Hearing Aide: Thievery Corporation ‘The Temple of I & I’

Rob Garza and Eric Hilton, better known as the electronic duo, Thievery Corporation, have been genre-blending their way from upbeat dance halls to groovy lounges for over two decades. Their new album, The Temple of I & I, which drops on February 10, presents two middle-aged music-heads redefining their sound once again. While their last album, Saudade, took the group to Brazil to gather ideas from their bossa nova upbringing, Temple drops them off on the beautiful beaches of Jamaica in search of inspiration from a higher power.

The roots rock reggae feel can be found immediately as “Thief Rockers” treats listeners to their first hit and much like featured artist Zee’s lyrics indicate, the sound has also “got the magic ganja gonna make your head spin.” The delicate mix of ambient-dub with Jamaican vocals sets the vibe for the remainder of the hour-long Caribbean vacation.

Thievery Corporation is known for eliciting talent from hip-hop to trance backgrounds, and in their new album, they discovered Kingston’s own singer and MC, Racquel Jones. “Letter to the Editor” is the first of two tracks she appears on and her fast paced flow glides well with the disco-dub beat. Long-time collaborator, Mr. Lif, uses his lyrics to tackle worldwide socioeconomic conditions in “Ghetto Matrix.” After a highly political 2016, this protest-tronic piece fits into early 2017 with unfortunate ease. “It’s a complex plan that keeps us confined,” can be easily said about political interest in Jamaica as well as here in the states and around the world.

Our nation’s capitol is where Thievery Corporation calls home and in tracks like “Weapons of Distraction,” “Road Blocks,” and Mr. Lif’s second appearance, and“Fight to Survive,” there are signs of revolt and reaction to injustices from the duo and the supporting artists. While The Temple of I & I could serve as a good sit-down and smoke a joint album, it also works as a stand up and raise a fist mix.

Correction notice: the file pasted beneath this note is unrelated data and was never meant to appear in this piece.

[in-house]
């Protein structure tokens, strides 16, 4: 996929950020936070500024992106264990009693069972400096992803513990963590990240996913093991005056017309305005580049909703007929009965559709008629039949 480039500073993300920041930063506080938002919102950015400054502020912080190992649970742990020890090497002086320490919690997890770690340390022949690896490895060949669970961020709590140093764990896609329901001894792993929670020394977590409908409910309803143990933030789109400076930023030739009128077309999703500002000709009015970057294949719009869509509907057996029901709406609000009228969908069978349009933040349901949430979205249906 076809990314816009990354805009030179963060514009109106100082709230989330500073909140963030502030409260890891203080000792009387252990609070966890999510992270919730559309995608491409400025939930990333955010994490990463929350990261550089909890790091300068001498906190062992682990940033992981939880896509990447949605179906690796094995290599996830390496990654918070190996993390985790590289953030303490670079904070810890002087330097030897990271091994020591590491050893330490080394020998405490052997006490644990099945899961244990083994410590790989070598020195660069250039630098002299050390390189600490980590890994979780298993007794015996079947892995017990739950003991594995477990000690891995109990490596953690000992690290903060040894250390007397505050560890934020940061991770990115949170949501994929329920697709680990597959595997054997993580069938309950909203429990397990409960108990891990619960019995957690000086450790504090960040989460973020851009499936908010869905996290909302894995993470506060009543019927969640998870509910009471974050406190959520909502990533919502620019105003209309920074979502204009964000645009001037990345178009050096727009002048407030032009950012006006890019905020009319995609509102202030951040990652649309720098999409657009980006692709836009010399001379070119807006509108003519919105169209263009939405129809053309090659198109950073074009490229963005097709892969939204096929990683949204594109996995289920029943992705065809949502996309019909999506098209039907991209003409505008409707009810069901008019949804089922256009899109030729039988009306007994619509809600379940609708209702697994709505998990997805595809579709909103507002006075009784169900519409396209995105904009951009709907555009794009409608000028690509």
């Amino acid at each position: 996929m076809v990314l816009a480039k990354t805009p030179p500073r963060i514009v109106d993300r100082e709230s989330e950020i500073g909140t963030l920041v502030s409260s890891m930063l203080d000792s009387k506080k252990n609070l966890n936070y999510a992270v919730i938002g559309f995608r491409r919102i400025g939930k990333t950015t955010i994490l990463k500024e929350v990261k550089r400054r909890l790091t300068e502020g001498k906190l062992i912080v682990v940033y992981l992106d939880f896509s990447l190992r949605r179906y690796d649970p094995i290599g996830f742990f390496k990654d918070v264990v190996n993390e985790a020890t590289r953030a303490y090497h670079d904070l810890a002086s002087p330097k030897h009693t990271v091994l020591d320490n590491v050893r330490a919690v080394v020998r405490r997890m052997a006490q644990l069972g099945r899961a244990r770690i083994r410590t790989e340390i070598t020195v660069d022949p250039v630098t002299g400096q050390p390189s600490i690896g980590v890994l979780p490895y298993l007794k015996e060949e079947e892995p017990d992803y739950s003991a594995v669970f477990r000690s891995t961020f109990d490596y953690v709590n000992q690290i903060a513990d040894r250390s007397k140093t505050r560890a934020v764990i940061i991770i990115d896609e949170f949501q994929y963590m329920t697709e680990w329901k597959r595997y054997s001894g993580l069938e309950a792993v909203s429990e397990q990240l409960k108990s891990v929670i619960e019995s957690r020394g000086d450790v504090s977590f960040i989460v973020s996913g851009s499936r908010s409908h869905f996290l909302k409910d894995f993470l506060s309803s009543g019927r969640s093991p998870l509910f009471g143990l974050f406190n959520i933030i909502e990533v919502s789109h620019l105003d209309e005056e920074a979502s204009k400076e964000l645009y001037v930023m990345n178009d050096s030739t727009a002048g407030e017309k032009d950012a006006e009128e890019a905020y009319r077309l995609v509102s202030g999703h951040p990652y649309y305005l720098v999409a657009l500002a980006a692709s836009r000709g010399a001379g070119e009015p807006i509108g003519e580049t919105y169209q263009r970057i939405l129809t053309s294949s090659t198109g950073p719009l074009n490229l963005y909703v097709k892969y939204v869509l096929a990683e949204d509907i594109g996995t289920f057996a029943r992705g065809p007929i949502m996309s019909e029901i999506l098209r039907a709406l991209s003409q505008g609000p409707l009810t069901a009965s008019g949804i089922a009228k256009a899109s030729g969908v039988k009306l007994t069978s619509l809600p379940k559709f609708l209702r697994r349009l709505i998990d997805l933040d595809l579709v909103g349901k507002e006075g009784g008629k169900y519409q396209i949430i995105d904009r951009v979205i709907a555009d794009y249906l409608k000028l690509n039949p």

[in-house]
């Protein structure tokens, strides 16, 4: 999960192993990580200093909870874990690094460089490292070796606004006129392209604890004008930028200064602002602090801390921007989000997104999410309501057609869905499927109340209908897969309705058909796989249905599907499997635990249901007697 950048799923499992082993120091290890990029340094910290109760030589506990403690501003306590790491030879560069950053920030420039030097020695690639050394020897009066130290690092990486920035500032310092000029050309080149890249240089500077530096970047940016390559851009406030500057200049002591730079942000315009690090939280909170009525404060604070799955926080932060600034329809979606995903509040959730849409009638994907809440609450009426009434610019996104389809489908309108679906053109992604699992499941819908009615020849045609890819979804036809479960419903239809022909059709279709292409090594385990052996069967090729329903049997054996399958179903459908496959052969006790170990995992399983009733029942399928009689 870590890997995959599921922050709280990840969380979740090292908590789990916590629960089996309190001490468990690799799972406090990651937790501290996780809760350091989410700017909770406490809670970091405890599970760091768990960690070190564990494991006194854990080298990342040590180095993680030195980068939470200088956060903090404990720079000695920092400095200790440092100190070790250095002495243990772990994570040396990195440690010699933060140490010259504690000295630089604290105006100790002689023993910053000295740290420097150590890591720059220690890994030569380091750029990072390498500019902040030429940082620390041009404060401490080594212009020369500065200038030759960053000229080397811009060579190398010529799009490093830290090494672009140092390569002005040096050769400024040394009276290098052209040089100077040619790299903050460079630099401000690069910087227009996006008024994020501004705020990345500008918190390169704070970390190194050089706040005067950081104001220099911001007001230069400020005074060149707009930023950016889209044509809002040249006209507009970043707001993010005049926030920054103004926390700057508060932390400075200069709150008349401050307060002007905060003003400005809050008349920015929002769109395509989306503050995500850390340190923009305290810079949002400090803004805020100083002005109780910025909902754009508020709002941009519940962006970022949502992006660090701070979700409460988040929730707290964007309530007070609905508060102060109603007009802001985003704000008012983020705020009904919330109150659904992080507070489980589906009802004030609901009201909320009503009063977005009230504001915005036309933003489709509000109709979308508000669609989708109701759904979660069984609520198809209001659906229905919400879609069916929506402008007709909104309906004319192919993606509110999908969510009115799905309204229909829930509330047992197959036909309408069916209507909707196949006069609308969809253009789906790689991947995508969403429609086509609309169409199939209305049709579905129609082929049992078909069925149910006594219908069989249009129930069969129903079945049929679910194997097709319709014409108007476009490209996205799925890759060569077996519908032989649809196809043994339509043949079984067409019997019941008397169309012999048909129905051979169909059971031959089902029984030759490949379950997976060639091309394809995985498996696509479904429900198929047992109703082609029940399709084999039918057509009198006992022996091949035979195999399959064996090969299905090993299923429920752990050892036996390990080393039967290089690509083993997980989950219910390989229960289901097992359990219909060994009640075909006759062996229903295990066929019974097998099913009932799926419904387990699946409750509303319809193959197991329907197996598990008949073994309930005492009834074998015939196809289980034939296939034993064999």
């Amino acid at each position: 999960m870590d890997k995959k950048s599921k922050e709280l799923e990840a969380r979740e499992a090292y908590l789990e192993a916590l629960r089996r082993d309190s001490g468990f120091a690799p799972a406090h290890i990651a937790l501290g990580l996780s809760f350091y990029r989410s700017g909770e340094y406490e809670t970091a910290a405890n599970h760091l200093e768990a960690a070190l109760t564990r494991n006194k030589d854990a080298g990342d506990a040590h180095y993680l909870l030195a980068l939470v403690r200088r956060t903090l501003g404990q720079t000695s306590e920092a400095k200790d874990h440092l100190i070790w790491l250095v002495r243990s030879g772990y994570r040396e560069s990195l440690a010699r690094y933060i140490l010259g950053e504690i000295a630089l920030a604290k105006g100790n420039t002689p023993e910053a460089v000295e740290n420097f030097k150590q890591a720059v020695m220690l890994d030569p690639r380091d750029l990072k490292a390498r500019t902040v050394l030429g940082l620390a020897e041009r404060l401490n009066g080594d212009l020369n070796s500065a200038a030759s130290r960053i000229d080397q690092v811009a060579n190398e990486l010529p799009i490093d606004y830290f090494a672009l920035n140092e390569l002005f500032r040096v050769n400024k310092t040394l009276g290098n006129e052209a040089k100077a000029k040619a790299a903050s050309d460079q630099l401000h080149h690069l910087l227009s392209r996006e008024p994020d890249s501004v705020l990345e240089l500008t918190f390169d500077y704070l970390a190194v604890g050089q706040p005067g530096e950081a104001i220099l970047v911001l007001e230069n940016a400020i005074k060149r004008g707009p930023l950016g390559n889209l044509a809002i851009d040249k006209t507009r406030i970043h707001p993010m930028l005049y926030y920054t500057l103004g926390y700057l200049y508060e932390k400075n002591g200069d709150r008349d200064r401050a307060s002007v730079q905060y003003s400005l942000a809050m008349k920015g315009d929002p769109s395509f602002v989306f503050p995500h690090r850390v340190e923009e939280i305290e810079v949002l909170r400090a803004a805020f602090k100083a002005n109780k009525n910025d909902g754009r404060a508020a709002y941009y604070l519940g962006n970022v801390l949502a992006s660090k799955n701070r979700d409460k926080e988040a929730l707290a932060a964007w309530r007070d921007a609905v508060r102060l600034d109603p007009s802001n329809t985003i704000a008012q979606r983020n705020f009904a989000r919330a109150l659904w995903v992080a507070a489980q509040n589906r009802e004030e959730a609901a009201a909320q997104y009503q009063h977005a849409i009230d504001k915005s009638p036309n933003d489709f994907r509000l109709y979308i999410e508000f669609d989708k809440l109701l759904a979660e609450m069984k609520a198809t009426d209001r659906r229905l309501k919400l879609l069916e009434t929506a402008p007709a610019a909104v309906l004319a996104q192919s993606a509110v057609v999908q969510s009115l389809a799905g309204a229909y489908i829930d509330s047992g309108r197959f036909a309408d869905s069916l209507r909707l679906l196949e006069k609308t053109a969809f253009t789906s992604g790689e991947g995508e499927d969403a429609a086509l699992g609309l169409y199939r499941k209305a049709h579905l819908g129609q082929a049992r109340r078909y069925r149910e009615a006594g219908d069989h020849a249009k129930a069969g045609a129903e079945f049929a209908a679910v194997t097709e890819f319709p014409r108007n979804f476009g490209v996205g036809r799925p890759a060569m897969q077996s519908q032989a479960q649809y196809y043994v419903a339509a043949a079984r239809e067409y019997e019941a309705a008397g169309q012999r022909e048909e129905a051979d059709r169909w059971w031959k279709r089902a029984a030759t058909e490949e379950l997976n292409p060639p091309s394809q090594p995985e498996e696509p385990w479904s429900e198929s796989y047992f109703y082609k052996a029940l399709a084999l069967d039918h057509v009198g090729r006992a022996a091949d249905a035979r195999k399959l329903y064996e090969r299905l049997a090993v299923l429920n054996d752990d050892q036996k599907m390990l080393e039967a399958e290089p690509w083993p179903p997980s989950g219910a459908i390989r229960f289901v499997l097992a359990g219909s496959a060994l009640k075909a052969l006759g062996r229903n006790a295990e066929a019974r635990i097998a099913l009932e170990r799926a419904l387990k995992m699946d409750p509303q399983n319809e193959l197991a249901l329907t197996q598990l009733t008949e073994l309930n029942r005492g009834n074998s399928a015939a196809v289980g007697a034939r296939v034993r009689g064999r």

“Strike the Root,” showcases a Thievery Corporation regular, Notch Howell, singing over a dub beat with a horn section that sounds reminiscent to the Star Wars “Force Theme.” “Let The Chalice Blaze” is a timeless track from these electronic kingpins that would fit nicely on to any one of their eight studio albums. The Temple of I & I may be one of their wordiest releases to date, but this instrumental track brings new and old Corp. fans to a safe space.

In reference to the record’s title, Hilton explains, “It is a place of worship that exists only in our imagination.” While the album sounds uniquely different from previous releases, there is the central theme of consciousness and self-reflection that melodically finds its way into most of their work. The eclectic arrangement of varying themes and sonic journeys give each listener a chance to enter one’s own temple.

Key Tracks: Thief Rockers, The Temple of I & I, Let The Chalice Blaze